#BookReview: Sometimes I Lie by Alice Feeney (@alicewriterland) @HQStories

sometimes I lie.jpgMy name is Amber Reynolds. There are three things you should know about me: 
1. I’m in a coma. 
2. My husband doesn’t love me anymore. 
3. Sometimes I lie. 

Amber wakes up in a hospital. She can’t move. She can’t speak. She can’t open her eyes. She can hear everyone around her, but they have no idea. Amber doesn’t remember what happened, but she has a suspicion her husband had something to do with it. Alternating between her paralyzed present, the week before her accident, and a series of childhood diaries from twenty years ago, this brilliant psychological thriller asks: Is something really a lie if you believe it’s the truth?”

Sometimes I Lie by Alice Feeney was such a huge book with an impossible to ignore buzz about it earlier this year.  I bit NetGalley’s hand off when I realised it was up for request.  Little did I know at the time that I would have to wait MONTHS before finding the time to read it.  My FOMO* really kicked in when, stood with a very good friend at Harrogate during the Dead Good Reader Awards I happened to mention my suspicion that the lady stood to my left was the author, Alice Feeney.  Well, my friend came over all giddy and went up to Alice immediately to introduce herself and commend her on Sometimes I Lie.  Yup, FOMO sucks.  I shall also mention that just behind Alice stood C. L. Taylor and to our right was the incredible Karen Sullivan of Orenda Books with one of my all-time favourite authors, Steph Broadribb!  This is the only time in my life I will ever get to namedrop so please let me have my moment, will you?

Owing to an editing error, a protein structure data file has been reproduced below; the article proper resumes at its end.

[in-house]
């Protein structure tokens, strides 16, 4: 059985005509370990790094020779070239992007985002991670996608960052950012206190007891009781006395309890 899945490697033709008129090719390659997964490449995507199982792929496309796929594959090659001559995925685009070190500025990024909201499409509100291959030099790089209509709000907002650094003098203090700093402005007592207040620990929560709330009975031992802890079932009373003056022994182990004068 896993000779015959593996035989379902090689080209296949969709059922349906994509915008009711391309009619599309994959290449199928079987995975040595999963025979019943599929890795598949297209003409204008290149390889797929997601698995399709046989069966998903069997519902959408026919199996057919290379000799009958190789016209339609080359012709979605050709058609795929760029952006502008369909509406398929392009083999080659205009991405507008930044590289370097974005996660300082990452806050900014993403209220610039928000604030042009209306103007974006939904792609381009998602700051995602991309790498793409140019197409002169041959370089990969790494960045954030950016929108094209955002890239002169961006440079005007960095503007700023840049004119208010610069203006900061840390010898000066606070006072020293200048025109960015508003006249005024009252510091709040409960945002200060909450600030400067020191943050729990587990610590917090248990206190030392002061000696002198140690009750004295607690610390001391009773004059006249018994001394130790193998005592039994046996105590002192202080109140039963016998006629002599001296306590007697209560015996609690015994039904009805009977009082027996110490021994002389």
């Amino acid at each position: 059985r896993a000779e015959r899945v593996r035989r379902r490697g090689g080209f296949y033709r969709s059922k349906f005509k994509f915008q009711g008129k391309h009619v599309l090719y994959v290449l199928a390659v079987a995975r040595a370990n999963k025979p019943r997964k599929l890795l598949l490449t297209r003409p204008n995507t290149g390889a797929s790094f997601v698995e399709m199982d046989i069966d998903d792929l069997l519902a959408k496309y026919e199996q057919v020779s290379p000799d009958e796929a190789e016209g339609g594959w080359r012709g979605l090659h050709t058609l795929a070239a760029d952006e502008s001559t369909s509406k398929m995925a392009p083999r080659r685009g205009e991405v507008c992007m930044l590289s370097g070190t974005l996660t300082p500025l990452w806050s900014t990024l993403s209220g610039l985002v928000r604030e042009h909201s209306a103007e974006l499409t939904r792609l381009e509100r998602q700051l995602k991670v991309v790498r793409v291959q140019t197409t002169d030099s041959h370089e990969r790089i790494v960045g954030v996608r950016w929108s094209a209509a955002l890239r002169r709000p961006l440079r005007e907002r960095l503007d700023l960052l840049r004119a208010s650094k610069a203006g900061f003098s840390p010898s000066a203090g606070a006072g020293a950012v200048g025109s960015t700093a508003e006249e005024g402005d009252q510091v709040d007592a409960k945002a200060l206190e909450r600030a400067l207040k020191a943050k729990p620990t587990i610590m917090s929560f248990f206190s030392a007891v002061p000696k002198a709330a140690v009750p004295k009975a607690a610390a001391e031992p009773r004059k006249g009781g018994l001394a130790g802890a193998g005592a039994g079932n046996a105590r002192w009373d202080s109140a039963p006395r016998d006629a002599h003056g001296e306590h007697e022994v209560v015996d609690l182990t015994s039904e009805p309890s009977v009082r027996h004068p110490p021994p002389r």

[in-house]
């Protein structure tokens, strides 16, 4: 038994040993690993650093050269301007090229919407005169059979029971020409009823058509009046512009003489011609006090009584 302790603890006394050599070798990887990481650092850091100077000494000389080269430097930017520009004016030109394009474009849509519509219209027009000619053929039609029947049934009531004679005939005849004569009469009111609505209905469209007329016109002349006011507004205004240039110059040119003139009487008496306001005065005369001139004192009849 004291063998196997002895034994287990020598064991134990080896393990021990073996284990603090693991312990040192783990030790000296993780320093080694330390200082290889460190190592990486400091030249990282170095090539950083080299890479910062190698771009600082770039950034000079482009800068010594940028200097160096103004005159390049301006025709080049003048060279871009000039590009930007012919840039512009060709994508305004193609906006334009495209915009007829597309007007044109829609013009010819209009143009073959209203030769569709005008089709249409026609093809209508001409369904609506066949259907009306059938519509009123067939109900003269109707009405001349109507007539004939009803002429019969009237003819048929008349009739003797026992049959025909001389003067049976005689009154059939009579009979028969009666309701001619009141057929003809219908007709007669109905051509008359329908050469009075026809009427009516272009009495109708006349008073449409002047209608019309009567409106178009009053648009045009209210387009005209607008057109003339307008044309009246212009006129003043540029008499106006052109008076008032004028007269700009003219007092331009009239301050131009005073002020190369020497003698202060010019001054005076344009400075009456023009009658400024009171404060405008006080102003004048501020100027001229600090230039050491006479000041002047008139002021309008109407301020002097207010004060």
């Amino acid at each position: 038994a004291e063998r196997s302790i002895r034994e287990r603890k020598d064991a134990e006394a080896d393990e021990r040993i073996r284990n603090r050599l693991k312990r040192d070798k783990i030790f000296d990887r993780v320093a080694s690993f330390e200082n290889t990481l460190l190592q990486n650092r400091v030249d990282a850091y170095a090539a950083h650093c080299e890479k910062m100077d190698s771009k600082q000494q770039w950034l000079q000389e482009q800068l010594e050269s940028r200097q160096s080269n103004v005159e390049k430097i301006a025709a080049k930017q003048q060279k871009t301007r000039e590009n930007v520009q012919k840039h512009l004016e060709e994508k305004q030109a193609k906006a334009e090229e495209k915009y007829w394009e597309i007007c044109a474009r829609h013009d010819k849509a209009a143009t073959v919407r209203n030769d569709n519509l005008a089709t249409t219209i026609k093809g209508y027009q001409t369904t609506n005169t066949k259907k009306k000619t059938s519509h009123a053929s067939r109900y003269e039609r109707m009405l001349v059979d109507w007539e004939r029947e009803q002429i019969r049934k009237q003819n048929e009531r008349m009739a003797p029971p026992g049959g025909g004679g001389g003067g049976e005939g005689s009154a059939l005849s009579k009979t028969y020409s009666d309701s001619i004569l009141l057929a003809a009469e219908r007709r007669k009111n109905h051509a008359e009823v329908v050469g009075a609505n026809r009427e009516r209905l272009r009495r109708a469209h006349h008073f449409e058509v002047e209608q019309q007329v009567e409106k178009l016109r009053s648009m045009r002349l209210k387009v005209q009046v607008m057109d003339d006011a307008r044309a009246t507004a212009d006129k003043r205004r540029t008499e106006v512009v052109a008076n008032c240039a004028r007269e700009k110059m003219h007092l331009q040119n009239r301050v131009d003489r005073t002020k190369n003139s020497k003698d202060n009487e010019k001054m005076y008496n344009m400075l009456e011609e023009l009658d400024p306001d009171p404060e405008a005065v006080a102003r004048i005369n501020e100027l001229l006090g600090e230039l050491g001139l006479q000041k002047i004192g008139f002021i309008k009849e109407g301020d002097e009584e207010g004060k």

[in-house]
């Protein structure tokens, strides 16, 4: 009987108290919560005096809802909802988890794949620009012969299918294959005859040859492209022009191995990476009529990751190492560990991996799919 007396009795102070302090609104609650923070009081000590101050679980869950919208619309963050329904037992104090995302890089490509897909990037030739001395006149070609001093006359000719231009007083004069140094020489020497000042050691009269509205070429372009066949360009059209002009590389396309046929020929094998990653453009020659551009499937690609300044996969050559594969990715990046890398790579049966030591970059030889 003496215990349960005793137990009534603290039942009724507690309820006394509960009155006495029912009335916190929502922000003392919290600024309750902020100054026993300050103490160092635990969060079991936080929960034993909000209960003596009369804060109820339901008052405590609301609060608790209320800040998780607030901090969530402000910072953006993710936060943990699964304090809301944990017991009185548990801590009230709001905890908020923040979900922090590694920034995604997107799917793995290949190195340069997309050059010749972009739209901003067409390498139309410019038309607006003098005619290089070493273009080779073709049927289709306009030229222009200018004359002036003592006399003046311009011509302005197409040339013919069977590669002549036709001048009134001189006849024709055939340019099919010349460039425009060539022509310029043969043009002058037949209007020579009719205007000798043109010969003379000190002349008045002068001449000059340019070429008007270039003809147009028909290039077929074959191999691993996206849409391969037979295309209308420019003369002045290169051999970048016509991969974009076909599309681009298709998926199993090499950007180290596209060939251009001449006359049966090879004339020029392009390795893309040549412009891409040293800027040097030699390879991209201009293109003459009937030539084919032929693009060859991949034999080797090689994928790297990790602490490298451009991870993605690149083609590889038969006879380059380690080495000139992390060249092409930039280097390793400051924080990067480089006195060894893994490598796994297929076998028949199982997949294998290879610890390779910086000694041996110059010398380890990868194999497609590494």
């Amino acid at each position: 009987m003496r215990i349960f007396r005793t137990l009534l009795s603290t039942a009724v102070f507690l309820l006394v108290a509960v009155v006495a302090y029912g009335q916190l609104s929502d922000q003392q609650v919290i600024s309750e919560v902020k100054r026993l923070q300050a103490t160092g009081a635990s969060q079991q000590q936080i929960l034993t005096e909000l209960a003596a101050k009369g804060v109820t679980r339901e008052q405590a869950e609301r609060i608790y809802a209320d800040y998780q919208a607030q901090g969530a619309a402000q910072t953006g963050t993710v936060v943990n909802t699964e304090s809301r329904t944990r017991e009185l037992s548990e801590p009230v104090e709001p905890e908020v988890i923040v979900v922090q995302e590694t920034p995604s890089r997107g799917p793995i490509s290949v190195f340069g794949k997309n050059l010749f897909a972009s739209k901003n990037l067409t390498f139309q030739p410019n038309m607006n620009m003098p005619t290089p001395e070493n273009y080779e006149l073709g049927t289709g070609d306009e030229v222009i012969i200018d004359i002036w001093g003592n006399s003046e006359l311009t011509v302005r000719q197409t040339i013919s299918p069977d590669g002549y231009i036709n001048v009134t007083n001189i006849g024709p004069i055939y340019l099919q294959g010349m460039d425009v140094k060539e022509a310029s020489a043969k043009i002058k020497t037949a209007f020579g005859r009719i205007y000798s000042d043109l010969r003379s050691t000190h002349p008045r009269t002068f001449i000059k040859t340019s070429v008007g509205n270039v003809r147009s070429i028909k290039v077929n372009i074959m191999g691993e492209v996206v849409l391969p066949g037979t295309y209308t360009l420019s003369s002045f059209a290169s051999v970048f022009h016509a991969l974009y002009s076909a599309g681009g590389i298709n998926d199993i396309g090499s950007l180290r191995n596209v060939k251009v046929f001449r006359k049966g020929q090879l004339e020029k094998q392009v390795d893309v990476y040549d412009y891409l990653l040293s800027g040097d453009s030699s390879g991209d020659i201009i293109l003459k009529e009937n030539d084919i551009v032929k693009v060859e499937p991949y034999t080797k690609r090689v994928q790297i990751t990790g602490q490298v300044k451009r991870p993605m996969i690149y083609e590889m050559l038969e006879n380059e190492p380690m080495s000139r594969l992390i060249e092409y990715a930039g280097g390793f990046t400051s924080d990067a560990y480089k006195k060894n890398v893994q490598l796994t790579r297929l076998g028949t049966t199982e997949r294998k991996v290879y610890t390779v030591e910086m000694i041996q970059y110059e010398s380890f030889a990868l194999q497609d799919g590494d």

But I digress.  What I’m trying to get across (and probably failing) is that I was so very keen to read this book but time was against me.  That was until I was caught waiting for what seemed like hours at the dentist without a book.  And there, sat on my Kindle, was Sometimes I Lie.  The responsible book blogger would have opted for their next January blog tour read, but I couldn’t remember what was next so I went with what I wanted to read instead.  Plus I was at the dentist and it felt like I was being kind to myself ahead of the agonising filling which was coming my way!

I was immediately suspicious of the main protagonist, Amber Reynolds.  Before the reader turns to the first page they are made aware by the cover, by the blurb, that Amber sometimes lies.  Now, I am a naturally suspicious person – not helped by mostly reading books about people doing bad, underhand things in order to save their own skin or to enhance their own enjoyment of life.  So much so that when my husband was asked as a favour to take a couple of items of clothing to a meeting he was attending overseas for a colleague, I asked him if he’d checked the lining of the suit for any hidden drugs.  Am I weird?  Maybe.  So I was on high alert, trying to work out what, in Amber’s case, was true and what was not.  I totally failed.  All I did was over analyse everything instead of just relaxing and enjoying the book.  My advice to you if you intend on picking up a copy of Sometimes I Lie is don’t scrutinise every little thing – just enjoy it because it’s a corking story.

Amber Reynolds is in a coma.  She cannot move, cannot speak, cannot blink but she hears nearly everything that happens in her hospital room.  I really enjoyed the way the author has provided the reader with three different viewpoints; Amber’s as she lies uncommunicative in her hospital bed, a look at the events leading up to the accident and diary entries from a somewhat sinister, unknown child 20 years or so ago.  Amber cannot remember what happened to put her in the coma.  She overhears conversations which confirm she was in a car accident but she was the only victim.  So until Amber wakes up and remembers, the incident will remain a mystery.

Chock full of twists that seem to come out of nowhere and leave you wondering ‘how did that happen?’, or ‘gosh, I really didn’t see that coming!’, this is a complex psychological thriller which leaves the reader feeling both a little mystified but also fully satisfied.  I loved the character of Amber, even when she was doing odd, unexplainable things.  I was still rooting for her.  I did manage to work out one aspect of the book about half way through but until my suspicions were confirmed, I did frequently doubt myself.